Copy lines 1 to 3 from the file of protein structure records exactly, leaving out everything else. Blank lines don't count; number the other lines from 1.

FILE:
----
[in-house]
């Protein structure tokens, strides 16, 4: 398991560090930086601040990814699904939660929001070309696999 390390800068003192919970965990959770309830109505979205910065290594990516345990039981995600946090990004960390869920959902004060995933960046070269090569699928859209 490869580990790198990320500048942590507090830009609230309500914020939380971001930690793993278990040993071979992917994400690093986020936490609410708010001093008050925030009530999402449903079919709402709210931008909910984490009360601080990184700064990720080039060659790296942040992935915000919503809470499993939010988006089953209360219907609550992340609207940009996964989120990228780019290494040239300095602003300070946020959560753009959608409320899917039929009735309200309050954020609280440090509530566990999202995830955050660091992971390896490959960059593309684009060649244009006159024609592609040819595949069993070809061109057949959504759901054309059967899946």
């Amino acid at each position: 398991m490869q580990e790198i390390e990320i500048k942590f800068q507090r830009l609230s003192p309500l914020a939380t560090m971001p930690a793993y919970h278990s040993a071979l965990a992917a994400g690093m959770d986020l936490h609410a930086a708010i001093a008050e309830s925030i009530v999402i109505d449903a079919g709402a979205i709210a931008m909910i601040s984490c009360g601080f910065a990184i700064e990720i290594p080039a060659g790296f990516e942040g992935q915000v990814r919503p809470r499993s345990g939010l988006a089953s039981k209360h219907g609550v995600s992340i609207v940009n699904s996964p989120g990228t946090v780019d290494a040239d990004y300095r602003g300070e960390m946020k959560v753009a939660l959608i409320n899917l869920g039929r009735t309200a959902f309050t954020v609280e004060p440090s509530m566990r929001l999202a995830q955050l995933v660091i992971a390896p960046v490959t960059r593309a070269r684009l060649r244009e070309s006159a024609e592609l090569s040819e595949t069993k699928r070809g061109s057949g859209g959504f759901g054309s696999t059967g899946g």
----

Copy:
[in-house]
């Protein structure tokens, strides 16, 4: 398991560090930086601040990814699904939660929001070309696999 390390800068003192919970965990959770309830109505979205910065290594990516345990039981995600946090990004960390869920959902004060995933960046070269090569699928859209 490869580990790198990320500048942590507090830009609230309500914020939380971001930690793993278990040993071979992917994400690093986020936490609410708010001093008050925030009530999402449903079919709402709210931008909910984490009360601080990184700064990720080039060659790296942040992935915000919503809470499993939010988006089953209360219907609550992340609207940009996964989120990228780019290494040239300095602003300070946020959560753009959608409320899917039929009735309200309050954020609280440090509530566990999202995830955050660091992971390896490959960059593309684009060649244009006159024609592609040819595949069993070809061109057949959504759901054309059967899946």
């Amino acid at each position: 398991m490869q580990e790198i390390e990320i500048k942590f800068q507090r830009l609230s003192p309500l914020a939380t560090m971001p930690a793993y919970h278990s040993a071979l965990a992917a994400g690093m959770d986020l936490h609410a930086a708010i001093a008050e309830s925030i009530v999402i109505d449903a079919g709402a979205i709210a931008m909910i601040s984490c009360g601080f910065a990184i700064e990720i290594p080039a060659g790296f990516e942040g992935q915000v990814r919503p809470r499993s345990g939010l988006a089953s039981k209360h219907g609550v995600s992340i609207v940009n699904s996964p989120g990228t946090v780019d290494a040239d990004y300095r602003g300070e960390m946020k959560v753009a939660l959608i409320n899917l869920g039929r009735t309200a959902f309050t954020v609280e004060p440090s509530m566990r929001l999202a995830q955050l995933v660091i992971a390896p960046v490959t960059r593309a070269r684009l060649r244009e070309s006159a024609e592609l090569s040819e595949t069993k699928r070809g061109s057949g859209g959504f759901g054309s696999t059967g899946g």